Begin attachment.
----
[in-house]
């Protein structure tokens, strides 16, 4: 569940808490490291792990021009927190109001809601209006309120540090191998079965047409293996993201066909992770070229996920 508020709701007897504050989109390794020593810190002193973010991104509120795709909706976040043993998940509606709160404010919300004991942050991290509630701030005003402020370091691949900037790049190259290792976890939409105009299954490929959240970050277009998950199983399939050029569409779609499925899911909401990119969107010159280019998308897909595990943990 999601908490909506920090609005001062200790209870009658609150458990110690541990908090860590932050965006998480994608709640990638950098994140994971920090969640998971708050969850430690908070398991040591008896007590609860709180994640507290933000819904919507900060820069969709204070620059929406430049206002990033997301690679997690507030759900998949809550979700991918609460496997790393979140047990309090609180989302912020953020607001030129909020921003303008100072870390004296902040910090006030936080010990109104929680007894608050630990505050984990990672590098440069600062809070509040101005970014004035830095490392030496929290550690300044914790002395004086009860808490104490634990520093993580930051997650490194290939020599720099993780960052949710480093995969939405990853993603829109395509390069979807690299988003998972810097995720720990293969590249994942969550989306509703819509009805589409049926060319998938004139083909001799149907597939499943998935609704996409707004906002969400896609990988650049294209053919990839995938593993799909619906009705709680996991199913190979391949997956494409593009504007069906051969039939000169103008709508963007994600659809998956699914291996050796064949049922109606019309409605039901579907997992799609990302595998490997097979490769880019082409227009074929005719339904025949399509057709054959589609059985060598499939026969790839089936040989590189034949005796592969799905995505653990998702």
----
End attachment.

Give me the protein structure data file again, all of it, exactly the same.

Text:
[in-house]
């Protein structure tokens, strides 16, 4: 569940808490490291792990021009927190109001809601209006309120540090191998079965047409293996993201066909992770070229996920 508020709701007897504050989109390794020593810190002193973010991104509120795709909706976040043993998940509606709160404010919300004991942050991290509630701030005003402020370091691949900037790049190259290792976890939409105009299954490929959240970050277009998950199983399939050029569409779609499925899911909401990119969107010159280019998308897909595990943990 999601908490909506920090609005001062200790209870009658609150458990110690541990908090860590932050965006998480994608709640990638950098994140994971920090969640998971708050969850430690908070398991040591008896007590609860709180994640507290933000819904919507900060820069969709204070620059929406430049206002990033997301690679997690507030759900998949809550979700991918609460496997790393979140047990309090609180989302912020953020607001030129909020921003303008100072870390004296902040910090006030936080010990109104929680007894608050630990505050984990990672590098440069600062809070509040101005970014004035830095490392030496929290550690300044914790002395004086009860808490104490634990520093993580930051997650490194290939020599720099993780960052949710480093995969939405990853993603829109395509390069979807690299988003998972810097995720720990293969590249994942969550989306509703819509009805589409049926060319998938004139083909001799149907597939499943998935609704996409707004906002969400896609990988650049294209053919990839995938593993799909619906009705709680996991199913190979391949997956494409593009504007069906051969039939000169103008709508963007994600659809998956699914291996050796064949049922109606019309409605039901579907997992799609990302595998490997097979490769880019082409227009074929005719339904025949399509057709054959589609059985060598499939026969790839089936040989590189034949005796592969799905995505653990998702």